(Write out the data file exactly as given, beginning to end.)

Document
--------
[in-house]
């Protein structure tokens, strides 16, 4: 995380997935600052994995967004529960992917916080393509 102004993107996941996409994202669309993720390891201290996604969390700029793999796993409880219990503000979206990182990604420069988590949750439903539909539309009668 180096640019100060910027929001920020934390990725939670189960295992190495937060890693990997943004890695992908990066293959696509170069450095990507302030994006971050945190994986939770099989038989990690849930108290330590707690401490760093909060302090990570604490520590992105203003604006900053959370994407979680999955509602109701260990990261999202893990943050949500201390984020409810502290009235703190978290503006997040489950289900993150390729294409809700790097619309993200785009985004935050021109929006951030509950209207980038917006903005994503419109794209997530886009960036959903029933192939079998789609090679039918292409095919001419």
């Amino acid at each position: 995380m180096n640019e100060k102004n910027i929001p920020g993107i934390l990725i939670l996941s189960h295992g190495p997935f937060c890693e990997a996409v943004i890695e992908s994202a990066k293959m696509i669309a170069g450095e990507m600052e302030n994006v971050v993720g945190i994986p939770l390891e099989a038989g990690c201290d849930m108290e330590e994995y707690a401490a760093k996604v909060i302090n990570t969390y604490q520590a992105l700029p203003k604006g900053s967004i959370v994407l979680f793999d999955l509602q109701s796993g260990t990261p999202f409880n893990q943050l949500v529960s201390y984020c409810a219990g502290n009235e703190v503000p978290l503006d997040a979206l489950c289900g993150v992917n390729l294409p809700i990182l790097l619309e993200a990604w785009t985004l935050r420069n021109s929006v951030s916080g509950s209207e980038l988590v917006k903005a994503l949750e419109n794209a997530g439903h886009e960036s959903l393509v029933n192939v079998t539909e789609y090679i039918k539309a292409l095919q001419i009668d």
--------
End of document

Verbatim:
[in-house]
């Protein structure tokens, strides 16, 4: 995380997935600052994995967004529960992917916080393509 102004993107996941996409994202669309993720390891201290996604969390700029793999796993409880219990503000979206990182990604420069988590949750439903539909539309009668 180096640019100060910027929001920020934390990725939670189960295992190495937060890693990997943004890695992908990066293959696509170069450095990507302030994006971050945190994986939770099989038989990690849930108290330590707690401490760093909060302090990570604490520590992105203003604006900053959370994407979680999955509602109701260990990261999202893990943050949500201390984020409810502290009235703190978290503006997040489950289900993150390729294409809700790097619309993200785009985004935050021109929006951030509950209207980038917006903005994503419109794209997530886009960036959903029933192939079998789609090679039918292409095919001419």
């Amino acid at each position: 995380m180096n640019e100060k102004n910027i929001p920020g993107i934390l990725i939670l996941s189960h295992g190495p997935f937060c890693e990997a996409v943004i890695e992908s994202a990066k293959m696509i669309a170069g450095e990507m600052e302030n994006v971050v993720g945190i994986p939770l390891e099989a038989g990690c201290d849930m108290e330590e994995y707690a401490a760093k996604v909060i302090n990570t969390y604490q520590a992105l700029p203003k604006g900053s967004i959370v994407l979680f793999d999955l509602q109701s796993g260990t990261p999202f409880n893990q943050l949500v529960s201390y984020c409810a219990g502290n009235e703190v503000p978290l503006d997040a979206l489950c289900g993150v992917n390729l294409p809700i990182l790097l619309e993200a990604w785009t985004l935050r420069n021109s929006v951030s916080g509950s209207e980038l988590v917006k903005a994503l949750e419109n794209a997530g439903h886009e960036s959903l393509v029933n192939v079998t539909e789609y090679i039918k539309a292409l095919q001419i009668d």